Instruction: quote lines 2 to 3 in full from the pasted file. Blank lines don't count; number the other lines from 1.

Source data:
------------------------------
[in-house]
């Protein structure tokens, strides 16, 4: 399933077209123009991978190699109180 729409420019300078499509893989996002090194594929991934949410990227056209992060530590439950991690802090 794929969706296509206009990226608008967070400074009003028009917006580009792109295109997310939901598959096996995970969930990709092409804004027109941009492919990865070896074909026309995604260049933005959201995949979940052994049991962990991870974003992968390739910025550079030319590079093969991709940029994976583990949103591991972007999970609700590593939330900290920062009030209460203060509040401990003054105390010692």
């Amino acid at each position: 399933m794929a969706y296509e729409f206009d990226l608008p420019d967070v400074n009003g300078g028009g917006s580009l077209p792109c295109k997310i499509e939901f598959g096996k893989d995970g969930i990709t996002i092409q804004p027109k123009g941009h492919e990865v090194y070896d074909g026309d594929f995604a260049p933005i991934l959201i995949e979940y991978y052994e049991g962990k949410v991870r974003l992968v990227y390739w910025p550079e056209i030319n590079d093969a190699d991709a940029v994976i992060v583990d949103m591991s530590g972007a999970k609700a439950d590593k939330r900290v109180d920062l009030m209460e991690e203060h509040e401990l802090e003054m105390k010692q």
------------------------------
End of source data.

């Protein structure tokens, strides 16, 4: 399933077209123009991978190699109180 729409420019300078499509893989996002090194594929991934949410990227056209992060530590439950991690802090 794929969706296509206009990226608008967070400074009003028009917006580009792109295109997310939901598959096996995970969930990709092409804004027109941009492919990865070896074909026309995604260049933005959201995949979940052994049991962990991870974003992968390739910025550079030319590079093969991709940029994976583990949103591991972007999970609700590593939330900290920062009030209460203060509040401990003054105390010692």
């Amino acid at each position: 399933m794929a969706y296509e729409f206009d990226l608008p420019d967070v400074n009003g300078g028009g917006s580009l077209p792109c295109k997310i499509e939901f598959g096996k893989d995970g969930i990709t996002i092409q804004p027109k123009g941009h492919e990865v090194y070896d074909g026309d594929f995604a260049p933005i991934l959201i995949e979940y991978y052994e049991g962990k949410v991870r974003l992968v990227y390739w910025p550079e056209i030319n590079d093969a190699d991709a940029v994976i992060v583990d949103m591991s530590g972007a999970k609700a439950d590593k939330r900290v109180d920062l009030m209460e991690e203060h509040e401990l802090e003054m105390k010692q």